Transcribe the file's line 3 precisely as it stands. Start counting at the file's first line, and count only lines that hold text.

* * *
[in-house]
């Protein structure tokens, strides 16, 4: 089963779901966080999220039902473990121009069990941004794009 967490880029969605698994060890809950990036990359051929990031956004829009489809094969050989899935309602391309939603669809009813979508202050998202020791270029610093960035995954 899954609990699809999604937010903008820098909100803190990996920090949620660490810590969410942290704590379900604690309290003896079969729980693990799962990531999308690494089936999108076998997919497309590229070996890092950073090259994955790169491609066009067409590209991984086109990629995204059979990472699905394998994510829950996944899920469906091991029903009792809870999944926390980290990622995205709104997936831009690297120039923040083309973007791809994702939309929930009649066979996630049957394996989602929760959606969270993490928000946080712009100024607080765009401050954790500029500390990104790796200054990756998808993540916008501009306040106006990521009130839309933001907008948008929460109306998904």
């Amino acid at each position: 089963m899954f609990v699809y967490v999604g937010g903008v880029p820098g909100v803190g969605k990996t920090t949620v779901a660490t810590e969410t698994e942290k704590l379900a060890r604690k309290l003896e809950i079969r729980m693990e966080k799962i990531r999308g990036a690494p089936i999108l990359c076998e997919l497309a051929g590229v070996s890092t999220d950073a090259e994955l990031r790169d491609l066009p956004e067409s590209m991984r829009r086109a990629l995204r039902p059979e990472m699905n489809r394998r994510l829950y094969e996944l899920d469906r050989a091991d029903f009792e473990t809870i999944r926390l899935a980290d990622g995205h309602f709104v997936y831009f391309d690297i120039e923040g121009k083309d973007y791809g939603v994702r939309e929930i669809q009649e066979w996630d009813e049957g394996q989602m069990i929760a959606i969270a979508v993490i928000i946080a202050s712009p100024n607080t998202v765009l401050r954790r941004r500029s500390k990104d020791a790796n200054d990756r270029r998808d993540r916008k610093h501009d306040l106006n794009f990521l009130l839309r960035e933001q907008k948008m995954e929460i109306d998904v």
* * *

């Amino acid at each position: 089963m899954f609990v699809y967490v999604g937010g903008v880029p820098g909100v803190g969605k990996t920090t949620v779901a660490t810590e969410t698994e942290k704590l379900a060890r604690k309290l003896e809950i079969r729980m693990e966080k799962i990531r999308g990036a690494p089936i999108l990359c076998e997919l497309a051929g590229v070996s890092t999220d950073a090259e994955l990031r790169d491609l066009p956004e067409s590209m991984r829009r086109a990629l995204r039902p059979e990472m699905n489809r394998r994510l829950y094969e996944l899920d469906r050989a091991d029903f009792e473990t809870i999944r926390l899935a980290d990622g995205h309602f709104v997936y831009f391309d690297i120039e923040g121009k083309d973007y791809g939603v994702r939309e929930i669809q009649e066979w996630d009813e049957g394996q989602m069990i929760a959606i969270a979508v993490i928000i946080a202050s712009p100024n607080t998202v765009l401050r954790r941004r500029s500390k990104d020791a790796n200054d990756r270029r998808d993540r916008k610093h501009d306040l106006n794009f990521l009130l839309r960035e933001q907008k948008m995954e929460i109306d998904v």